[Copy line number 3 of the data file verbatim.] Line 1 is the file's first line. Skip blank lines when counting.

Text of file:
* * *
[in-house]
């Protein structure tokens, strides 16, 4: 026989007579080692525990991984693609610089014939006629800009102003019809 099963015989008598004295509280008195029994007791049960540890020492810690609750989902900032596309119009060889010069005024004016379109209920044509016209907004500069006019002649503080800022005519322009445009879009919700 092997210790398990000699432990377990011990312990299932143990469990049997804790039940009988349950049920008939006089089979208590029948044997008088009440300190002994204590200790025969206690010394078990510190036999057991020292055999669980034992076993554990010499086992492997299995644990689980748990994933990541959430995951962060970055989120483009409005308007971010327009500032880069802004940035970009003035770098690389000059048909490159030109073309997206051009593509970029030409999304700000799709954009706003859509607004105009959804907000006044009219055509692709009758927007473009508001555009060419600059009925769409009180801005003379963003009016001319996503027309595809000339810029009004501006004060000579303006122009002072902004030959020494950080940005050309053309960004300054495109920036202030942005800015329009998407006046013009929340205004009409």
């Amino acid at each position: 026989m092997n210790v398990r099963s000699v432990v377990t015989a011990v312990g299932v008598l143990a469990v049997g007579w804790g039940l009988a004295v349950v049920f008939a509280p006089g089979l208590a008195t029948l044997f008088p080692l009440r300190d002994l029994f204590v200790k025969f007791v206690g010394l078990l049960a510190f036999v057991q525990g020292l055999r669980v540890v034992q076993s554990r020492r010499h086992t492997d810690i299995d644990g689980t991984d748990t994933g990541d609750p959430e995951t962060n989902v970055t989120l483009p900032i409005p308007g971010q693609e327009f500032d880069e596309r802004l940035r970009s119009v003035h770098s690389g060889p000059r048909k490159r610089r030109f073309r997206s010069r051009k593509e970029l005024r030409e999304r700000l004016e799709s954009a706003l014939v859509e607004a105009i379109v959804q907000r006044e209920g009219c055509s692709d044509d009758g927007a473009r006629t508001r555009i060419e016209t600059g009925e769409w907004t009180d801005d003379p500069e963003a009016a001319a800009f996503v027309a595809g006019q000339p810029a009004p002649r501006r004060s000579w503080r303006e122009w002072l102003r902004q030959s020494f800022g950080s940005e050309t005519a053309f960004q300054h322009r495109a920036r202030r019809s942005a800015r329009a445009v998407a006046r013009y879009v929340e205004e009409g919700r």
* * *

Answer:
């Amino acid at each position: 026989m092997n210790v398990r099963s000699v432990v377990t015989a011990v312990g299932v008598l143990a469990v049997g007579w804790g039940l009988a004295v349950v049920f008939a509280p006089g089979l208590a008195t029948l044997f008088p080692l009440r300190d002994l029994f204590v200790k025969f007791v206690g010394l078990l049960a510190f036999v057991q525990g020292l055999r669980v540890v034992q076993s554990r020492r010499h086992t492997d810690i299995d644990g689980t991984d748990t994933g990541d609750p959430e995951t962060n989902v970055t989120l483009p900032i409005p308007g971010q693609e327009f500032d880069e596309r802004l940035r970009s119009v003035h770098s690389g060889p000059r048909k490159r610089r030109f073309r997206s010069r051009k593509e970029l005024r030409e999304r700000l004016e799709s954009a706003l014939v859509e607004a105009i379109v959804q907000r006044e209920g009219c055509s692709d044509d009758g927007a473009r006629t508001r555009i060419e016209t600059g009925e769409w907004t009180d801005d003379p500069e963003a009016a001319a800009f996503v027309a595809g006019q000339p810029a009004p002649r501006r004060s000579w503080r303006e122009w002072l102003r902004q030959s020494f800022g950080s940005e050309t005519a053309f960004q300054h322009r495109a920036r202030r019809s942005a800015r329009a445009v998407a006046r013009y879009v929340e205004e009409g919700r």